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Stocks Fluctuate With Bonds Ahead of Fed Minutes: Markets Wrap

(Bloomberg) — Stocks wavered as investors awaited the minutes of the Federal Reserve’s latest policy meeting while sifting through remarks from central bank officials.

Fed Bank of Dallas President Robert Kaplan predicted a strong economic rebound this year, with inflation possibly rising “well in excess” of 2.5%, before settling back. Meanwhile, Fed Bank of Chicago President Charles Evans played down the recent rise in longer-term bond yields, saying it reflects a brighter outlook. Traders also assessed Treasury Secretary Janet Yellen’s detailed sales pitch for the Biden administration’s proposed new corporate-tax code, a plan that she said would be fairer to all Americans, remove incentives for companies to shift investments and profit abroad and raise more money for critical needs at home.

The S&P 500 hovered near a record, with technology companies gaining and industrial shares moving lower. Carnival Corp. rallied after saying bookings are accelerating, which reflects pent-up demand for cruising even as the industry remains on hold. Treasuries fluctuated.

“The rate side is still somewhat front and center, and probably the biggest risk to what is going on with equity valuations,” said Mark Heppenstall, chief investment officer at Penn Mutual Asset Management. “Clearly, there’s been a repricing of inflation expectations higher this year, and at times, the stock market has struggled with it. I would say that’s to me the biggest risk at this point — that inflation readings start to come in to the point where the Fed potentially has to alter their plans.”

Rates are going higher for the “next several months, just like they have over the previous several months,” Jim Bianco, president of Bianco Research, said on a Bloomberg Television interview. Bond yields have recently fallen because they’ve had a “relentless rise,” he noted.

Read: JPMorgan’s Dimon Says ‘This Boom Could Easily Run Into 2023’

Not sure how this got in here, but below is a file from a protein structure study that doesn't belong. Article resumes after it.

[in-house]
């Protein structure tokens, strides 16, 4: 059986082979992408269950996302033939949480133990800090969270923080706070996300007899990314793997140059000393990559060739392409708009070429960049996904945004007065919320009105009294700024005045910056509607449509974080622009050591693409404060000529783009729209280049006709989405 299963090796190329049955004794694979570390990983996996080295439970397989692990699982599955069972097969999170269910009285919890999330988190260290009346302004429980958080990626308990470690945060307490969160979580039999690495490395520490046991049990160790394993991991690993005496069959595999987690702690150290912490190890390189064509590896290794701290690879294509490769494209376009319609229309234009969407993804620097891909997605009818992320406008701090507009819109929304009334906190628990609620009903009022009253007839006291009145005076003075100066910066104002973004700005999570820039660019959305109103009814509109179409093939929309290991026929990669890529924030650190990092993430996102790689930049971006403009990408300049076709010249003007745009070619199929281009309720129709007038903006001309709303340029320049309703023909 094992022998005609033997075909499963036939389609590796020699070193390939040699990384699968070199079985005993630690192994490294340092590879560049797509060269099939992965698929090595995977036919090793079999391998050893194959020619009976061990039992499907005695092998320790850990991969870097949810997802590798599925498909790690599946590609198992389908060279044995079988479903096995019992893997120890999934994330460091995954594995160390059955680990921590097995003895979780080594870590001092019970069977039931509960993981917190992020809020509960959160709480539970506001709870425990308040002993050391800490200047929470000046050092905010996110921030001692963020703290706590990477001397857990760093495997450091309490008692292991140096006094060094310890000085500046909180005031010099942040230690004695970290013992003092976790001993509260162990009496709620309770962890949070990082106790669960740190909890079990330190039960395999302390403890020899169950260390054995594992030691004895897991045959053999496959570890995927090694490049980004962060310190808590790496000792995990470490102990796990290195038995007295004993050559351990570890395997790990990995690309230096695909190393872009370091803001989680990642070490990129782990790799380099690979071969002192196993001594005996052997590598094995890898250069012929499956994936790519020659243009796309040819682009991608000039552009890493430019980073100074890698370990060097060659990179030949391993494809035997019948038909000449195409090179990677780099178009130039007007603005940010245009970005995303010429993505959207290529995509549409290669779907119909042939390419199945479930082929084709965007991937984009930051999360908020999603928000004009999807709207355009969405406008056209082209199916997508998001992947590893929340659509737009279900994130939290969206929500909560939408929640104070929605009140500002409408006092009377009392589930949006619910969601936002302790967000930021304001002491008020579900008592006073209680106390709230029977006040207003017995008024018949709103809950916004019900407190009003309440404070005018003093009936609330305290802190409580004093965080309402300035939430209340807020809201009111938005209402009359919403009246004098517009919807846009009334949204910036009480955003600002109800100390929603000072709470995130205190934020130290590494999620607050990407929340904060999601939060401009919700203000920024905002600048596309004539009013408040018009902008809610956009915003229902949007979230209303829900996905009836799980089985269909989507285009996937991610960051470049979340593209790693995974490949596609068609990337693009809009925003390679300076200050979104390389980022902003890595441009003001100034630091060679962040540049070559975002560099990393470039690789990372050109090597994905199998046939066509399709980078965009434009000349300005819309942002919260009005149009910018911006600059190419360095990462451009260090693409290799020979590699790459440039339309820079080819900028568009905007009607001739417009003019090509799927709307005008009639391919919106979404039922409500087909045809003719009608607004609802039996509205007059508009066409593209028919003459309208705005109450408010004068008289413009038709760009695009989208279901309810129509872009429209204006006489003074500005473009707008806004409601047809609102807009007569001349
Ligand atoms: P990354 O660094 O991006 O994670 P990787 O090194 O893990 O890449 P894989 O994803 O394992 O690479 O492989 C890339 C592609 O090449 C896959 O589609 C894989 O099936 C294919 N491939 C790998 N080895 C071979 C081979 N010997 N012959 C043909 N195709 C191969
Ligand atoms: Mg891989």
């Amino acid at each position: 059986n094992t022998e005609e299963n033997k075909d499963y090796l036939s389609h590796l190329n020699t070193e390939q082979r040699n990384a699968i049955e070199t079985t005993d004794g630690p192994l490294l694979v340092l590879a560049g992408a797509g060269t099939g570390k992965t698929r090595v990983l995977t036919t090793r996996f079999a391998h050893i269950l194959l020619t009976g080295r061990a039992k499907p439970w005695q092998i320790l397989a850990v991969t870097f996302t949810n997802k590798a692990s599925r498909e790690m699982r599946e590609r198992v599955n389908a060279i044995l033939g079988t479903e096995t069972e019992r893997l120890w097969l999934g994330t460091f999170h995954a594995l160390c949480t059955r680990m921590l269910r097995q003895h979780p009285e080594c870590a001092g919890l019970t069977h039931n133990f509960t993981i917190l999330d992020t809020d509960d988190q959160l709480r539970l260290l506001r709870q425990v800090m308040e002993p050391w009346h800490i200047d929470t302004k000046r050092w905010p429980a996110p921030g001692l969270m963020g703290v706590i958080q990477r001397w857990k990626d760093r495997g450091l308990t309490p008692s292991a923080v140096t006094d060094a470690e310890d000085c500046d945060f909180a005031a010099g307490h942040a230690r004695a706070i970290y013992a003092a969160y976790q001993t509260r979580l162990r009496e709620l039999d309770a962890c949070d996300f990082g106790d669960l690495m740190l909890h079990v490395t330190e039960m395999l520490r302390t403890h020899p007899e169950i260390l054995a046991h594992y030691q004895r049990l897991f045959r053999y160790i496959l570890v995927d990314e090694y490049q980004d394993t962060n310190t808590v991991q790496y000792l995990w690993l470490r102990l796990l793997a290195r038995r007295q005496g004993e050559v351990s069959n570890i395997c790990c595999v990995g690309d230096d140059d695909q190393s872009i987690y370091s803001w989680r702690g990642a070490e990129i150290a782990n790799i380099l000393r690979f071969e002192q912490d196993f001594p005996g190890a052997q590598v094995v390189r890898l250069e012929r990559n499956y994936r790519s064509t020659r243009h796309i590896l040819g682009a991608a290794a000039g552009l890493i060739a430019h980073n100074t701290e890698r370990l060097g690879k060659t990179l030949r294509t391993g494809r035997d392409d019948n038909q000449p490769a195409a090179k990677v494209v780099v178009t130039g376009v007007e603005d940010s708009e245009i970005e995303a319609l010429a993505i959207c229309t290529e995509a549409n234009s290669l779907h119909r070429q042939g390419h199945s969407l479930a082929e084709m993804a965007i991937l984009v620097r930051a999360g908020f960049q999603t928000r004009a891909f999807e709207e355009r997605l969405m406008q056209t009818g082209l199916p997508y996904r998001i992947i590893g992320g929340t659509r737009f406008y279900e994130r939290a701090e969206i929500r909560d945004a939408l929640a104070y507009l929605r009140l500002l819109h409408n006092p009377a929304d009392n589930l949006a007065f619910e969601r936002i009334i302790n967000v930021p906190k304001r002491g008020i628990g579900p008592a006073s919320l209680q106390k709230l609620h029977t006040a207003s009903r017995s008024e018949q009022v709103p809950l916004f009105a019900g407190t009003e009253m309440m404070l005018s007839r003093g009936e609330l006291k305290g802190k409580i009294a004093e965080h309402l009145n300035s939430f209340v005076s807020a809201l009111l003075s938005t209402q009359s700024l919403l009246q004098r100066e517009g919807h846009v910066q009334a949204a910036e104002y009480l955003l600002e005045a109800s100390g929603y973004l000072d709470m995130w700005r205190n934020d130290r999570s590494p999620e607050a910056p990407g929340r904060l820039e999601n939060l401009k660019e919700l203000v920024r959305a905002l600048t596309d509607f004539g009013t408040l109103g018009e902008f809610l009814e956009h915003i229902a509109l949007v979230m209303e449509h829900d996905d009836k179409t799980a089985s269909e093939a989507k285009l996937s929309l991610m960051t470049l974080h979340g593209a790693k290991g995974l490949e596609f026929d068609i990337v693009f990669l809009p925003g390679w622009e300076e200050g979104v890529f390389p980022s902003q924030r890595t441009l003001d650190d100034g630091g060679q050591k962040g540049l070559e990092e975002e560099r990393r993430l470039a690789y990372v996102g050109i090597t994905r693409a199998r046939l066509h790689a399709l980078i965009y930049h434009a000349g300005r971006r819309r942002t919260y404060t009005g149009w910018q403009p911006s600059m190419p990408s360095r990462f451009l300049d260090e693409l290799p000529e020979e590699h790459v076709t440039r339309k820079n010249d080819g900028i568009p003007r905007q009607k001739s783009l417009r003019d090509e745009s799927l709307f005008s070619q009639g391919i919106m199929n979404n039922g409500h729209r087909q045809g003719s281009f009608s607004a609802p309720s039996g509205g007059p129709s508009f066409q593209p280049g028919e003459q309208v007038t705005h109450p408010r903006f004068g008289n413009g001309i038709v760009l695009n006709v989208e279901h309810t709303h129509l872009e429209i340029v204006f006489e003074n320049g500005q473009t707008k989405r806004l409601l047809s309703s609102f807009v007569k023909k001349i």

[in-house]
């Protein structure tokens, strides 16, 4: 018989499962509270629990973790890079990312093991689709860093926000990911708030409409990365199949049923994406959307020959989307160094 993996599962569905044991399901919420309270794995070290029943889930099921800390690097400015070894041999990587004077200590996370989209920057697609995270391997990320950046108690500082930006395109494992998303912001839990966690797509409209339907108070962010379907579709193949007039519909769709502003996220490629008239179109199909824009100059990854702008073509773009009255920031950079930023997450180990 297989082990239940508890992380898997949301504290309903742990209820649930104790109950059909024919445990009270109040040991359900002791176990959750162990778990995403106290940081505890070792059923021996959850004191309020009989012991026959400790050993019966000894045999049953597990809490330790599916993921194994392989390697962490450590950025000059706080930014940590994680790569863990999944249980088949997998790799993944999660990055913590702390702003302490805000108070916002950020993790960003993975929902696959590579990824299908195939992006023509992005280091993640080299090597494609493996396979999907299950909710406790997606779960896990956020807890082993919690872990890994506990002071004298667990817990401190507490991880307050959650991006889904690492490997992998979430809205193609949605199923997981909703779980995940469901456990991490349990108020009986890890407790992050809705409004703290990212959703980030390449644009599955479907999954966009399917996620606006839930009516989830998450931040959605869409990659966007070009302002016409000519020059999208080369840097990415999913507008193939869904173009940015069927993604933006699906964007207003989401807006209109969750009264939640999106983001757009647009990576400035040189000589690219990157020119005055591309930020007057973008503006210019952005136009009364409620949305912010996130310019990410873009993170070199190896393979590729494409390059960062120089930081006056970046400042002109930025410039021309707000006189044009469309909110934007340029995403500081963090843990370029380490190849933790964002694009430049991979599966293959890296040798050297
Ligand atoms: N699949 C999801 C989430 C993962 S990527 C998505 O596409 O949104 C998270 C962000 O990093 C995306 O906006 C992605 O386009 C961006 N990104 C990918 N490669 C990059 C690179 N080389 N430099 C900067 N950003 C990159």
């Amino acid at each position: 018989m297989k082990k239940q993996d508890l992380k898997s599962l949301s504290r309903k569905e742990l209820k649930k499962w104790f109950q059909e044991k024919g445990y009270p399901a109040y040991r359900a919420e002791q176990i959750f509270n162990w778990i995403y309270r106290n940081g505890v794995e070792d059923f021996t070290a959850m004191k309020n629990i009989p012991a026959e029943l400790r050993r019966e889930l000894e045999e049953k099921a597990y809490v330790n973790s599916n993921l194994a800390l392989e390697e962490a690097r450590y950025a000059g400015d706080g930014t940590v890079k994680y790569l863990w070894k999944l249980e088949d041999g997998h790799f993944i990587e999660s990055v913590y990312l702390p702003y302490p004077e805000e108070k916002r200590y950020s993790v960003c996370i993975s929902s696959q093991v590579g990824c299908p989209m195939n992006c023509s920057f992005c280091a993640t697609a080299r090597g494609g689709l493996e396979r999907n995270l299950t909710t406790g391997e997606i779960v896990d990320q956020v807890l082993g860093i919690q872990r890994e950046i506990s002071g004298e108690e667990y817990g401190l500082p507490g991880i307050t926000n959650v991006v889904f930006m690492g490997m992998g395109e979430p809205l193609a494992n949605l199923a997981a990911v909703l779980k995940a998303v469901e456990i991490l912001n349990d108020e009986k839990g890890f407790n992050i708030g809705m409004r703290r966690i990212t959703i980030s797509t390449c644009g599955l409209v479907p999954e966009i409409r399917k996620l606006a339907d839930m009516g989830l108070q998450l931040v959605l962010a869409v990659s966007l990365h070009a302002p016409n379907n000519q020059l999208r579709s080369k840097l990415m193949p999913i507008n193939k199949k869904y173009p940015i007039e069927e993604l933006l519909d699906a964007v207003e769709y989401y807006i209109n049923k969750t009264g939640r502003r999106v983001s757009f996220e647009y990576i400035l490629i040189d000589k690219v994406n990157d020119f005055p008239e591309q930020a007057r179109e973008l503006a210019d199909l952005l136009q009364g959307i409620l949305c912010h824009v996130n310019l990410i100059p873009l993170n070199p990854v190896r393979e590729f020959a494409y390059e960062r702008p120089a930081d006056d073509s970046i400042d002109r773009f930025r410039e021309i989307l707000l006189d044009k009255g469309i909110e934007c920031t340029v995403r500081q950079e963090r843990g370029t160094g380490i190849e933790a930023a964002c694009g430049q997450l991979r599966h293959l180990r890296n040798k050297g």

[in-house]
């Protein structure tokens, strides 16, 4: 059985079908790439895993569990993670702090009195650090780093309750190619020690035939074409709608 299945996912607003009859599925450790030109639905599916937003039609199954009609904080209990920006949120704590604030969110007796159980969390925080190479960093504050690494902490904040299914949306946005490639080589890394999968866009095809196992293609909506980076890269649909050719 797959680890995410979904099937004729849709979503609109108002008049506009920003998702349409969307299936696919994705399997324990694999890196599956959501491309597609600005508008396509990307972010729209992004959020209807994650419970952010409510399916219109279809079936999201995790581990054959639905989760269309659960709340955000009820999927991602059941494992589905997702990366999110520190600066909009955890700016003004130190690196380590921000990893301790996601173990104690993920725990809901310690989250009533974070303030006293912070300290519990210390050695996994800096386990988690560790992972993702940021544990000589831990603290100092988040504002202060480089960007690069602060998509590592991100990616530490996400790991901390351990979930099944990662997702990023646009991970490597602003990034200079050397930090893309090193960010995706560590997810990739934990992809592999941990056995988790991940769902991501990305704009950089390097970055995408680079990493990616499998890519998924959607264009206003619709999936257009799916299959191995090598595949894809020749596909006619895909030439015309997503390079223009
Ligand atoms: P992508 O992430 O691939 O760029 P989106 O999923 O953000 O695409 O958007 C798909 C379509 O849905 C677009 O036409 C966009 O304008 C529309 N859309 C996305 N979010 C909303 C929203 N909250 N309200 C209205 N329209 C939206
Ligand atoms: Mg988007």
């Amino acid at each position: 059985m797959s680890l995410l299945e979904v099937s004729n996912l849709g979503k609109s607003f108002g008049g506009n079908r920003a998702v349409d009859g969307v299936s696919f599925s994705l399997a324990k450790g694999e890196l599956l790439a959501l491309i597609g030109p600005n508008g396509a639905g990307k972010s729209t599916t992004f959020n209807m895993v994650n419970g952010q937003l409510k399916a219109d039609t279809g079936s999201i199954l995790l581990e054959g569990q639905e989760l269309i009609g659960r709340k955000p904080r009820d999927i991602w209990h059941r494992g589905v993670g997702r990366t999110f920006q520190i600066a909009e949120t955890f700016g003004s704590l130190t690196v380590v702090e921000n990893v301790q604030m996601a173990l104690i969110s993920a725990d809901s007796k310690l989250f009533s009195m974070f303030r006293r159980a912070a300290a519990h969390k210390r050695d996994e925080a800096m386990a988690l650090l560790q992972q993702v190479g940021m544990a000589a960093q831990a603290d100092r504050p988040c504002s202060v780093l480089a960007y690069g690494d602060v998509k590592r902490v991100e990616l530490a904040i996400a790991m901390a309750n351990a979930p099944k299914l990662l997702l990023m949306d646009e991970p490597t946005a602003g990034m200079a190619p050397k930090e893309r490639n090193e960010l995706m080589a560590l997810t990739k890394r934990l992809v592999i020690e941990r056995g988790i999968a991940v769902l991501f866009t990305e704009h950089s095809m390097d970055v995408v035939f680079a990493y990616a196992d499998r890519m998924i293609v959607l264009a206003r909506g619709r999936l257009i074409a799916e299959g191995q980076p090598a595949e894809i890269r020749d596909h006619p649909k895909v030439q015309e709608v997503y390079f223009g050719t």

If yields are going up because the economy is reopening and massive real growth is expected, that “won’t bother the economy or the stock market,” Bianco said. “But if interest rates are going up because of inflation,” which is a loss of purchasing power, “that’s a problem for the economy and the stock market, and we’re going to continue to have that debate.”

Credit markets have yet to signal any type of impending weakness ahead for U.S. stocks, according to Ian McMillan, a market technician at Client First Tax & Wealth Advisors. He compared the S&P 500 with the yield gap between some of the lowest-rated high-yield bonds and Treasuries. This week began with the gap for the Bloomberg Barclays Caa U.S. High Yield Index moving to its narrowest level since July 2018. A widening of high-yield spreads would be a caution signal for equities, he wrote.

Some key events to watch this week:

The 2021 Spring Meetings of the IMF and the World Bank Group take place virtually. Federal Reserve Chairman Jerome Powell takes part in a panel about the global economy on Thursday.Japan releases its balance of payments numbers Thursday.China’s consumer and producer prices data are due Friday.

These are some of the main moves in markets:


The S&P 500 was little changed as of 11:44 a.m. New York time.The Stoxx Europe 600 Index decreased 0.2%.The MSCI Asia Pacific Index declined 0.1%.


The Bloomberg Dollar Spot Index rose 0.1%.The euro gained 0.1% to $1.1885.The Japanese yen weakened 0.1% to 109.86 per dollar.


The yield on two-year Treasuries decreased one basis point to 0.15%.The yield on 10-year Treasuries gained less than one basis point to 1.66%.The yield on 30-year Treasuries climbed one basis point to 2.33%.


West Texas Intermediate crude declined 0.8% to $58.84 a barrel.Gold weakened 0.4% to $1,736.05 an ounce.

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